Management of COVID-19 outbreaks in the situation of population displacement such as refugee and IDPs camps and in prisons and urban slums which are common in Africa is a major challenge. Other high-risk situations include in large-scale industries which employ a large number of semi-skilled workers [44]. The high transmissibility of the virus, overcrowding and inadequate access to social services such as water and sanitation will rapidly facilitate transmission of the virus and constrain implementation of preventive measures such as social distancing in such situations. African countries should, therefore, invest in the development of special public health strategies for prevention and control of outbreaks in such settings [36]. Establishment of COVID-19 information and testing centres near such areas is recommended to improve rapid access of the high-risk populations to COVID-19 prevention and control services [44].

Mitigation through risk communication for behavioural change

Importantly, the lessons from the rapid spread of the virus in China, Italy, Iran, Republic of Korea and America should be a wake-up call for African countries to rapidly scale up risk communication, community engagement, and participation. The scientific evidence described above and outcomes of anthropological studies on COVID-19 should be used as the basis for development of evidence-based and context specific risk communication messages. Such risk communication messages should be focused on achieving behavioural change and tailor-made to address the several socio-cultural myths, stigma, misconceptions and rumours associated with the virus, its transmission, prevention and control.


African countries need to act early and decisively to avert excess morbidity and mortality due to COVID-19 and the associated impact it could have on their economy, public health and health system. This could be achieved by using the available global scientific evidence to inform the development and implementation of context-specific COVID-19 prevention and control strategies. Given that there is currently no known cure or vaccine for the disease, such strategies should prioritize prevention and other appropriate interventions in a balanced manner.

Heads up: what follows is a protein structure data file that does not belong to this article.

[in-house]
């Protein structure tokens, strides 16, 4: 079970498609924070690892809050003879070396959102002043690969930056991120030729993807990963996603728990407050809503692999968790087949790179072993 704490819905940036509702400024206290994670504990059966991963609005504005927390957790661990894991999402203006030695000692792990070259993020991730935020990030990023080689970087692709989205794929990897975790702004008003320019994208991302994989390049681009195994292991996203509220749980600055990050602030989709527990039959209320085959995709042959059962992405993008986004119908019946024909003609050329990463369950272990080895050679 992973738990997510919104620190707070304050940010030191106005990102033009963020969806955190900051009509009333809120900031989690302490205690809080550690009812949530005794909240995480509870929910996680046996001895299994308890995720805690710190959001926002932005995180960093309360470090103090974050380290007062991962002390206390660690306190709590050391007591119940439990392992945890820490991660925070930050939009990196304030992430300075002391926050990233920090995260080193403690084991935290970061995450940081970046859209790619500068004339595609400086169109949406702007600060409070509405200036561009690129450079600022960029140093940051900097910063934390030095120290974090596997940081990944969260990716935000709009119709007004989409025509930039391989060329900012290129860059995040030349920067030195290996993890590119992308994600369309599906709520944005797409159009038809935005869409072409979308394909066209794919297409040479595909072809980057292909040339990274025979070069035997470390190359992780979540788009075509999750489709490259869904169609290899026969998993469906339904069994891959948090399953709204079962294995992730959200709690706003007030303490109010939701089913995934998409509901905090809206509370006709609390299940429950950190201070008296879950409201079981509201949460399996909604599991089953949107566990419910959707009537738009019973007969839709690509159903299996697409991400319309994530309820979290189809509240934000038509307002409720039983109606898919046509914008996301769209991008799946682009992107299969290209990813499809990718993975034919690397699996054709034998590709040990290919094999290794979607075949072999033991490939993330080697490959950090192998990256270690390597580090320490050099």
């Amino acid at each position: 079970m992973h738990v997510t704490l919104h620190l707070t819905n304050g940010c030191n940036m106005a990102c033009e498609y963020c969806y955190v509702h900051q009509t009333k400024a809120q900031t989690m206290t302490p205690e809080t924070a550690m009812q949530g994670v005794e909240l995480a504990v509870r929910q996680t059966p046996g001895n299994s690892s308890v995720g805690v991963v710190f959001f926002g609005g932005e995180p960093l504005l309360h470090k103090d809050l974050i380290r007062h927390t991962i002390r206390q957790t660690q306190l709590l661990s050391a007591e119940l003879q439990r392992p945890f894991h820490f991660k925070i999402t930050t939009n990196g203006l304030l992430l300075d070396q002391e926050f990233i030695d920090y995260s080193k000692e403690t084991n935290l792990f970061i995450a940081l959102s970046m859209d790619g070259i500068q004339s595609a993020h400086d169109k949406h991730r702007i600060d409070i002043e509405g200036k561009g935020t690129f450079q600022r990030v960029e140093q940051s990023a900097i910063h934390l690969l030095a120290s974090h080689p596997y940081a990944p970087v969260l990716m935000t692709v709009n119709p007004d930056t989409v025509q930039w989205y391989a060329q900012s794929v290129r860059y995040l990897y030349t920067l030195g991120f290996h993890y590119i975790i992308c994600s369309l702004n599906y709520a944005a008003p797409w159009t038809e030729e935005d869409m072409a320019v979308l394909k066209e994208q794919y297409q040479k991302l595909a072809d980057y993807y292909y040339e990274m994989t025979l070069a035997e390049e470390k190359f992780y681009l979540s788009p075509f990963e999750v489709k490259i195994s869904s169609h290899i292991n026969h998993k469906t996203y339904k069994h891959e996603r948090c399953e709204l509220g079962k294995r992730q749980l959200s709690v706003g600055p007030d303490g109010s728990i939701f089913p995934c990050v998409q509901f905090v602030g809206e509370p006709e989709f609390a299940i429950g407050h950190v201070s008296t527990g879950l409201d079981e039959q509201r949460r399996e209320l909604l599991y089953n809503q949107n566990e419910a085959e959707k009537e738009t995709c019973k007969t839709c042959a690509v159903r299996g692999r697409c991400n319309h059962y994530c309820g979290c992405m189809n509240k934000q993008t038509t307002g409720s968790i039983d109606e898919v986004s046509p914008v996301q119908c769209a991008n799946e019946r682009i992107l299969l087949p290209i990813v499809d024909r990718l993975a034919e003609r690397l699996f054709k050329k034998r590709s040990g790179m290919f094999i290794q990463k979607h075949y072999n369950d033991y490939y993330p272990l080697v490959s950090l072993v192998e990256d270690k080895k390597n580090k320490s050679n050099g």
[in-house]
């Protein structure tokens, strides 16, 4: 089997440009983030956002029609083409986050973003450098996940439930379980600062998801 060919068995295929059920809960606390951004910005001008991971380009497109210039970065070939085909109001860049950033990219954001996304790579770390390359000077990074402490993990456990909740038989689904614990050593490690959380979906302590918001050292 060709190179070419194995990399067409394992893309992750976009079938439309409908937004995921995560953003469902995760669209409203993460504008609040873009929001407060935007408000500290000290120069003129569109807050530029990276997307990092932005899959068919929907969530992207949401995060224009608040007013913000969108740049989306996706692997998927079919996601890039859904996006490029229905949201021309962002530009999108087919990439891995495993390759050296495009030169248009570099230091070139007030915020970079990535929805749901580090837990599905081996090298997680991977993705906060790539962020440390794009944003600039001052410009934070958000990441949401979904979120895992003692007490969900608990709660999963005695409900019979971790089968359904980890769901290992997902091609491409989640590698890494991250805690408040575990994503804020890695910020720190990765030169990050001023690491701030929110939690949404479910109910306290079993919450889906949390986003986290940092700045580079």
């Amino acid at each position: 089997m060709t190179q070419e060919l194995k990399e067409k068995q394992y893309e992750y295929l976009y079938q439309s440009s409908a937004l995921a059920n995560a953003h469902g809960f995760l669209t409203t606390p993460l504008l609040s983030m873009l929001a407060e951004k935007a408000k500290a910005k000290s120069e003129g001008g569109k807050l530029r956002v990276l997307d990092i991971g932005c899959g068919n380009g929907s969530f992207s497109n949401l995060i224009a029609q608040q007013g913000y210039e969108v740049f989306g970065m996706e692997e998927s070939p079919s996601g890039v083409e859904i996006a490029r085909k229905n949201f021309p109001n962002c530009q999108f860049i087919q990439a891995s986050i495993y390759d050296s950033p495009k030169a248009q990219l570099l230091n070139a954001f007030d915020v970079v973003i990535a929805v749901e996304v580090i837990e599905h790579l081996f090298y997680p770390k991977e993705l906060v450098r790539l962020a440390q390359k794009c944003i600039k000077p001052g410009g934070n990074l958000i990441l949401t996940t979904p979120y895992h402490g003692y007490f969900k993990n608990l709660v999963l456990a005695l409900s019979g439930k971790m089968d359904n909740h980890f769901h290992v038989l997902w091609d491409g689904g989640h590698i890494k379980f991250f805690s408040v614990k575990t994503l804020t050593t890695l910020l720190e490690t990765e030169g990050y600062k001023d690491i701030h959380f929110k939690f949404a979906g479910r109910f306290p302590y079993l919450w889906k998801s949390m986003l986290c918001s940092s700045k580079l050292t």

The African research community should scale up research to provide scientific information for better characterization of the epidemiology, transmission dynamics, prevention and control of the SARS-CoV-2 and other viruses on the continent. Furthermore, African countries should use the opportunity of the COVID-19 preparedness and response to systematically strengthen their health system capacity for broader and longer-term epidemic preparedness and response by using platforms such as the national action plans for health security. Finally, given the chronic outlook of this pandemic, African countries should explore opportunities to mainstream ongoing COVID-19 response interventions into existing healthcare programmes to ensure cost-effectiveness and sustainability in the long-term.

Availability of data and materials

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Acquired immunodeficiency syndrome


Coronavirus disease


Human immunodeficiency virus


Internally Displaced Persons


Middle East Respiratory Syndrome


Severe Acute Respiratory Syndrome


Severe Acute Respiratory Syndrome Coronavirus 2




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We thank the global research community which has worked tirelessly to provide scientific evidence for better understanding and management of COVID-19. We acknowledge the support provided by Victoria Awuor Jura in the proof reading and copy-editing of the final version of the manuscript. The authors alone are responsible for the views expressed in this article, which do not necessarily represent the views, decisions or policies of the institutions with which they are affiliated.


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OOO conceived and wrote the first draft of the manuscript. All authors read and provided significant inputs into all drafts of the manuscript, agreed to be accountable for all aspects of the work and approved the final draft of the manuscript for publication.

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All the authors are members of the COVID-19 preparedness and response team of WHO country office, South Sudan.

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Correspondence to Olushayo Oluseun Olu.

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Olu, O.O., Waya, J.L.L., Maleghemi, S. et al. Moving from rhetoric to action: how Africa can use scientific evidence to halt the COVID-19 pandemic. Infect Dis Poverty 9, 150 (2020).